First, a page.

warns driver who strays from lane.
Night vision assist: near-infrared lights or thermographic cameras permit longer-ranged vision
at night and provide higher performance in rain and snow.
Pre-crash occupant positioning: removes slack from seatbelts and applies brakes in an imminent frontal type
Rollover sensors: deploy side airbags and activate pretensioners in an imminent rollover
through a computer monitoring system.
Seat belt energy management systems: allow controlled belt yielding in a crash, mitigating force on the occupant’s chest.
Sensitive airbag systems: sense the difference in size and weight of the occupants and deploy the
air bags accordingly, thus reducing airbag injuries.
Side door beams:
reduce door intrusion into the passenger compartment in side-impact crashes.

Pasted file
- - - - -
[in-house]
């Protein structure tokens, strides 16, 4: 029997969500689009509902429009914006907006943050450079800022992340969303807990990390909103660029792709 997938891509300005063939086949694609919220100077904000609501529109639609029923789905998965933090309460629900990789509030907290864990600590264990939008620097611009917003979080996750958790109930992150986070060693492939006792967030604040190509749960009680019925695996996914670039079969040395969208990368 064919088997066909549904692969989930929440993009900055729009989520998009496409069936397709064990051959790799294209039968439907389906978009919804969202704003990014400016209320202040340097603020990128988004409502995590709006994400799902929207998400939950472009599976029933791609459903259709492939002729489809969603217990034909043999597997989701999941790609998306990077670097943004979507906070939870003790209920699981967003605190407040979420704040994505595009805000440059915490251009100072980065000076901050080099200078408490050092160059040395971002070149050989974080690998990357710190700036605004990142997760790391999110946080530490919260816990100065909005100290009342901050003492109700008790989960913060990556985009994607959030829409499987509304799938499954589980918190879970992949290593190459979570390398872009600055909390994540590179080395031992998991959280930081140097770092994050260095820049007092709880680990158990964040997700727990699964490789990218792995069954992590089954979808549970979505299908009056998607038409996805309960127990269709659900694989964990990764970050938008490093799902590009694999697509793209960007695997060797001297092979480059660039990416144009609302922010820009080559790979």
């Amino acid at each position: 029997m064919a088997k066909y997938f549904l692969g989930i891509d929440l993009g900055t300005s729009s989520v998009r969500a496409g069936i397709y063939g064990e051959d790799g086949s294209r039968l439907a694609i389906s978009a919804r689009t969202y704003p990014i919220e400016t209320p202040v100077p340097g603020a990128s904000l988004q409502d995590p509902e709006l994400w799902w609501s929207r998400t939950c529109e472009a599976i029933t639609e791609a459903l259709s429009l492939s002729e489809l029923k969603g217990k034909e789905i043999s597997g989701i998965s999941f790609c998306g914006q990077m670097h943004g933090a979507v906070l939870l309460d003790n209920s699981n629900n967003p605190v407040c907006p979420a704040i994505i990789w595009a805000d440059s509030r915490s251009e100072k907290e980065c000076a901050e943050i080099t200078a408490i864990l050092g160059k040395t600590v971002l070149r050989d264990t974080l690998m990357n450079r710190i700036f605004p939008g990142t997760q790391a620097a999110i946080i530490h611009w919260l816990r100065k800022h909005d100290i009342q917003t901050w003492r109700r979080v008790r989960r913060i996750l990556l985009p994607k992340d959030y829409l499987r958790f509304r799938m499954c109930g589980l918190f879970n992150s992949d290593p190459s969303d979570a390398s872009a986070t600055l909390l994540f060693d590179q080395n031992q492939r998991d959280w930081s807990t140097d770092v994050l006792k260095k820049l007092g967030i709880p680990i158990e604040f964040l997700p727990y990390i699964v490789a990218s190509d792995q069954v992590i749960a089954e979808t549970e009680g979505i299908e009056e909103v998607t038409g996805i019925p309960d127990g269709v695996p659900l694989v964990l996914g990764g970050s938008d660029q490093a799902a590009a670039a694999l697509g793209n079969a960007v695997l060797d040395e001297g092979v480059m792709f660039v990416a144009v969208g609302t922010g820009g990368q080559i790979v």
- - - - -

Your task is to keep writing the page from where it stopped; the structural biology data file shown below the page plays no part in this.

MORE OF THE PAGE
Side-curtain air bags: side airbags (curtains) deploy in certain types of collisions, providing
enhanced head and upper-torso protection.
Tire pressure monitoring: warns the driver of reduced air pressure in all tires.
Collapsible pedals: pedals pivot away from the passenger cabin in a crash, thus mitigating
foot and lower leg injuries.
Seat belt pretensioner:
tightens seatbelt to a specified load level when sensing a crash.
Good sources of safety information
· National Highway Safety Traffic Administration (NHTSA)
· Insurance Institute for Highway Safety (IIHS)
· Consumer Reports
NHTSA 5-star vehicle rating system